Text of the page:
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  • A Lukan Emphasis

    After two weeks steeping ourselves in a bit of Matthew's gospel - parables from chapters 18 and 13 - we are now jumping gospel to Luke and picking up three stories about 'people' from Luke 15 and 16.  Although we are skipping the linking text, it seems to me fairly clear that Luke has a specific emphasis in mind in ordering and grouping the material as he does.

    If anyone is looking for a bit of homework ahead of Sunday, then maybe they'd like to cast an eye over the Nazareth manifesto (Luke 4) and/or the Lukan (rather than Matthean) version of the beattitudes and solemnitudes (Luke 6).  These serve well as bits of 'scene setting' for what the gospel does, the emphasis the early readers/hearers needed... all of which leads me to speculate what church(es) in Jerusalem for whom Luke-Acts was written might have been like and what challenges they faced (as one of my commentaries notes, Acts 2 and 4 give hints about wealth and attitudes towards it that the writer may have felt a need to address).

    Three different and challenging parables to play with - a fun week in prospect!

  • Just Wondering...

    Arising from a flip comment I made to someone yesterday, and maybe Dave Walker or ASBO Jesus have already done this...

    If you had a remote control for your minister/vicar/rabbi/holy-person, what functions would it have?

    If you had a remote control for your congregation, what functions would it have?

    Obvious ones seems to be:

    • fast forward through boring sermon
    • mute button for people who drone on and on in open prayer times
    • 'gentle shake' function for those who snooze during the sermon
    • 'self-collecting' function for used communion cups (Baptist/URC model)
    • volume control for singing
    • 'make encouraging noises/smile' function for audience congregation


  • Oh My Giddy Aunt...

    ... I happened upon this yesterday which has to be the most cringingly awful parody of worship ever.  I was waiting for the spoof to be delcared, waiting for the punchline, but no, it seems it is actually someone's idea of worship.  What can I say?  'Sorry God' seems to be the only response possible.  (So why am I posting it then?  Maybe as a kind of reminder to self and others of our potential for self delusion)

  • Jogle-ing along on Le Jog

    News today from one of our students about a team of Thornton's employees who are cycling south John O'Groats to Lands End taking in 100 of the company's stores en route - including the one round the corner from church where she works - to raise money for NSPCC.  I for one hope to be there to cheer them on.  Their route - by no means the shortest option - is 1200 miles.

    Starting at the other end of the country, two of my Godsons (apologies to those Bappy ministers who have problems with such roles!) along with a friend of theirs are cycling an 1100 miles route to raise money for Teenage Cancer Trust to honour the memories of two of their friends.  Next Sunday evening I hope to catch up with them in Kilmarock - they are choosing to avoid/evade my stamping ground!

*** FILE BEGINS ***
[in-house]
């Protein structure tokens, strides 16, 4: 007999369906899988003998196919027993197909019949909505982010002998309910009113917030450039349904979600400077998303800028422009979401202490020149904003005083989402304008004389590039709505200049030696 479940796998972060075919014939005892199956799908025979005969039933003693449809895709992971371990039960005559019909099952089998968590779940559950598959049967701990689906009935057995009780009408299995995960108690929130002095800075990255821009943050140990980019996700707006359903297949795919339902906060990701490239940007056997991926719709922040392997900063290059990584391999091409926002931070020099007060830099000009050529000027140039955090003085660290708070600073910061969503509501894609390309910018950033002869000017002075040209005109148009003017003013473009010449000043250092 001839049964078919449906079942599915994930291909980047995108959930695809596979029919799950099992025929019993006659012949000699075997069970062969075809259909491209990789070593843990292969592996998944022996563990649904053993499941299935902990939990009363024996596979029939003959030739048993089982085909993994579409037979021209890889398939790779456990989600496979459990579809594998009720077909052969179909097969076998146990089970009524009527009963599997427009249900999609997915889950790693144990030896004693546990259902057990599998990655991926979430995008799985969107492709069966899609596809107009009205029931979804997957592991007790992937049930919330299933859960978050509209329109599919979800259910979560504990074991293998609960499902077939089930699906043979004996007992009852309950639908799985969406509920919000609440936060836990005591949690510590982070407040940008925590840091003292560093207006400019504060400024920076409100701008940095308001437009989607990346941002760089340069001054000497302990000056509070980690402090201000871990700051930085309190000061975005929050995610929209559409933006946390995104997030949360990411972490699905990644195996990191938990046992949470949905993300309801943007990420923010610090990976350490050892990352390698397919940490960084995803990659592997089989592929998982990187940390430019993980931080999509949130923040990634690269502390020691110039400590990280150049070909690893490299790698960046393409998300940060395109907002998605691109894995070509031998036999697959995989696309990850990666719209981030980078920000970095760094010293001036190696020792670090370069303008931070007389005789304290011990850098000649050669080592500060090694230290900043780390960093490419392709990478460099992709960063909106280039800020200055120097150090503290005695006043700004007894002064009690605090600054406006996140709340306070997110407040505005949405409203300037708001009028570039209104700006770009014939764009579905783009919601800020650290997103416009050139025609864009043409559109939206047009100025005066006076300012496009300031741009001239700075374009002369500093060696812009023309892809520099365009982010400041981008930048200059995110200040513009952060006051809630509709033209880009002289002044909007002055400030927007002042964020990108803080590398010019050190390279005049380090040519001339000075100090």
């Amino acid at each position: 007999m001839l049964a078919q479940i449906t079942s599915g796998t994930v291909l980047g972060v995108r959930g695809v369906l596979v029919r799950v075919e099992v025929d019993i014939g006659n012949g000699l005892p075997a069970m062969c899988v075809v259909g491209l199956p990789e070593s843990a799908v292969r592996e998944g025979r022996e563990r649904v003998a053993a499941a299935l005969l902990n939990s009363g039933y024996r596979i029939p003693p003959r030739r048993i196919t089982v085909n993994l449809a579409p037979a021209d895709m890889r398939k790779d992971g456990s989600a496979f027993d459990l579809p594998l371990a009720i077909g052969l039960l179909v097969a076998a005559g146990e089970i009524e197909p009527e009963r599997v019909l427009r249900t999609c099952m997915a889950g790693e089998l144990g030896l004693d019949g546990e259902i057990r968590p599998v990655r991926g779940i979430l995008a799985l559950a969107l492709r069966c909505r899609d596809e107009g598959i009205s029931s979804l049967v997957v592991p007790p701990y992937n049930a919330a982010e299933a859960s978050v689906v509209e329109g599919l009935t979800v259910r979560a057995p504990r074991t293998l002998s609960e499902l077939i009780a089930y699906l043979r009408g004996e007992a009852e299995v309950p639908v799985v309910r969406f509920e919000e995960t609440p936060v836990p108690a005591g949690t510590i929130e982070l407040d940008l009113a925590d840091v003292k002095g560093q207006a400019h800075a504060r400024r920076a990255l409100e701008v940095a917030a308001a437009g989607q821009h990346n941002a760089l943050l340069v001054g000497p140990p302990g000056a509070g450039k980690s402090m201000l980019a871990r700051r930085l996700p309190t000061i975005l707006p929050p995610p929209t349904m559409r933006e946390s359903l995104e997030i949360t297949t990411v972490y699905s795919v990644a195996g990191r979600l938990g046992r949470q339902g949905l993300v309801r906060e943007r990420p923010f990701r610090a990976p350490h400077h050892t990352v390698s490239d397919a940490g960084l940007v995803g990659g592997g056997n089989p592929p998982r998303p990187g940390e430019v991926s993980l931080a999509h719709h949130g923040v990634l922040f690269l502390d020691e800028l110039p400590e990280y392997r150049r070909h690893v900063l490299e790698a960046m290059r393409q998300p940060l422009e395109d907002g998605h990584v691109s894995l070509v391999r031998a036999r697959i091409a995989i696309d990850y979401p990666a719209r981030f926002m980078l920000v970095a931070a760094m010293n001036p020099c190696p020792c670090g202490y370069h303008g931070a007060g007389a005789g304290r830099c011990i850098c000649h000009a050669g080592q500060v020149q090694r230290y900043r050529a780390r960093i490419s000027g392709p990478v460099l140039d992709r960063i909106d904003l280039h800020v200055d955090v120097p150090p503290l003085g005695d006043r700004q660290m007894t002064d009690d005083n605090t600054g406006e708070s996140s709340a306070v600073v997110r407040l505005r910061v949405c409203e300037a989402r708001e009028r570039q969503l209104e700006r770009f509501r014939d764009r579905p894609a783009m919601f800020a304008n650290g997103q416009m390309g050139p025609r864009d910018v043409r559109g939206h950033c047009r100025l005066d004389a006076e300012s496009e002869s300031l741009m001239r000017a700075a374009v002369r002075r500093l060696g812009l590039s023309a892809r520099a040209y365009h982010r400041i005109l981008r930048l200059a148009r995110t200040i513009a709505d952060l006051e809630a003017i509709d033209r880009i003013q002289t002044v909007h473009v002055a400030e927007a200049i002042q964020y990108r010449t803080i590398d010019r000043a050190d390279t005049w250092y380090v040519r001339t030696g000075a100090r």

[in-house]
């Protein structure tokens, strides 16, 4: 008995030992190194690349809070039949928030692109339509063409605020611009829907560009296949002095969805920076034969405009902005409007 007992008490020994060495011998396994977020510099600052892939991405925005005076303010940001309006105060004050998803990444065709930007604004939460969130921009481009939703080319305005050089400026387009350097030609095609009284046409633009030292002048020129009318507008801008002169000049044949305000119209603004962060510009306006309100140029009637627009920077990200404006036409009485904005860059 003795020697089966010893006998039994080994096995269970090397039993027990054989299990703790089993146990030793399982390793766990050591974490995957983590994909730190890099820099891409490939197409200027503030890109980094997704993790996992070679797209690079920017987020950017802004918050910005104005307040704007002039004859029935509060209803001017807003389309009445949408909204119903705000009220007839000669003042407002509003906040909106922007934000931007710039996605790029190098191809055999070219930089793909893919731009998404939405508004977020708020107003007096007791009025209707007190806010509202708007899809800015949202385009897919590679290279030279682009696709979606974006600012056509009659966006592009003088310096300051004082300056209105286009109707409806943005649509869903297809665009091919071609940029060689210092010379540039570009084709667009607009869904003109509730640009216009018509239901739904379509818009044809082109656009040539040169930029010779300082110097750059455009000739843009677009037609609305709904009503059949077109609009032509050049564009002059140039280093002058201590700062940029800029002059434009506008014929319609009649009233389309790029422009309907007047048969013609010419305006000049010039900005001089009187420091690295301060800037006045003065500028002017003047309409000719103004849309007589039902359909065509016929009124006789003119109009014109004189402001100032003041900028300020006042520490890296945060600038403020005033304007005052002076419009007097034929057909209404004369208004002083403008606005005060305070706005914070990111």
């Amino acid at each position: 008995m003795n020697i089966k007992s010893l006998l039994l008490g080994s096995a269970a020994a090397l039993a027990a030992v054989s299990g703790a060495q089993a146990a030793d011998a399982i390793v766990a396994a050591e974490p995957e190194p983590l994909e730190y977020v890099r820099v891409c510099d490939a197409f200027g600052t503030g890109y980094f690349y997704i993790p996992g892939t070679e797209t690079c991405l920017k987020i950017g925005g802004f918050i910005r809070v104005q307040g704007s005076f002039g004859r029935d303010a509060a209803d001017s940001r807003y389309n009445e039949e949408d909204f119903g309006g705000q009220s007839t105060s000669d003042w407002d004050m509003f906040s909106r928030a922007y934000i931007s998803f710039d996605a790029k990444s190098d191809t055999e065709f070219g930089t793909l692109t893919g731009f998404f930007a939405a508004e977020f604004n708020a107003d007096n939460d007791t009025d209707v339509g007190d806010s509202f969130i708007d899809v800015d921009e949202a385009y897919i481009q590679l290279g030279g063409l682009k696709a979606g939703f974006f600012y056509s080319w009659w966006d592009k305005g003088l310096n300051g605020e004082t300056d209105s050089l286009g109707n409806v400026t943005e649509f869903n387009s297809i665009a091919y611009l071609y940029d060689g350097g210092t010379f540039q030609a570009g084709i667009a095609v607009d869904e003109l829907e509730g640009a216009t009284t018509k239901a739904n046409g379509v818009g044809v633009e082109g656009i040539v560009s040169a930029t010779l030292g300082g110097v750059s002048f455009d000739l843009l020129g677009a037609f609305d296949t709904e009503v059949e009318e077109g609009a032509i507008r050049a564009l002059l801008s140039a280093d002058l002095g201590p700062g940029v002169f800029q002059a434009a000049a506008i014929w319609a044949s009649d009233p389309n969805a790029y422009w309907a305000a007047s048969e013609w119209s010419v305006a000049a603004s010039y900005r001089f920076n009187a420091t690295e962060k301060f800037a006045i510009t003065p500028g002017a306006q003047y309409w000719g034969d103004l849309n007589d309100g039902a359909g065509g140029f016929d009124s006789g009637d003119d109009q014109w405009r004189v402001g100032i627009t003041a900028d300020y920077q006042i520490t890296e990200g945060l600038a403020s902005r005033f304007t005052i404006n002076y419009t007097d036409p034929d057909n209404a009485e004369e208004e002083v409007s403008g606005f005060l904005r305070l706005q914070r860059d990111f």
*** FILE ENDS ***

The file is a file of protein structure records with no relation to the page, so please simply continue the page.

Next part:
There is a nice little tenuous connection - my Godsons live very near to Alfreton where Thorntons is based and one of them spent a summer holiday working in the factory.

    In amongst all the sad and bad news, it's good to have some that is good, and to remember that there are almost certainly more people doing good in the world than bad.

    All power to their legs - just glad I'm not sitting on a bike for that long!

  • Good Morning

    It's mid-afternoon when I'm typing this - so it clearly isn't a greeting; in fact it is my response to how today's all age worship went.

    There are always, always visitors at the Gathering Place, it is one of the delights of being where we are (and the fact that the most central Baptist church in Glasgow doesn't call itself a Baptist church so we pop up first in Google).  Today we had more than usual, which just happened to coincide with a day two of our African students were on the reader rota.  There were seven Dutch people, two Australians, two Germans and two Devonians that I was aware of.  Is Devon a nation state?  Hmm.  Anyway, they all seeemd to enjoy being with us and the feedback we had was fantastic.

    001.JPGThe instant herb garden took us about 3 minutes to create (so there Persil!) and everyone seemed pleased with their mustard seed fridge magnets (see left; the 'speck' is a cress seed).  I enjoyed playing around with the three plant parables from Matthew 13 with these three angles to ponder...

    • the sower/soils: "bloom where you are planted" - the sower just got on and sowed his seed in some rather unpromising ground, not spending months preparing it first.  Waiting until everything is 'just so' before we start might mean we miss the planting season.
    • the wheat & weeds: the difficulty of distinquishing 'good' and 'bad' and the way that all of us is a mixture of 'good' and 'bad'.  Maybe God is more tolerant than we are about leaving things alone; maybe what we think is a weed is actually wheat and vice versa.
    • the mustard seed: is this a parody of the might cedar of Lebanon?  We used the start of Ezekiel 17 as our opening scirptures today and the image of the cedar as being a mighty Kingdom.  What is it about God's Kingdom that is so subverisve, comical and unexpected?

    Anyway, I had fun, people seemed to enjoy and engage with what was offered, so all in all a good morning.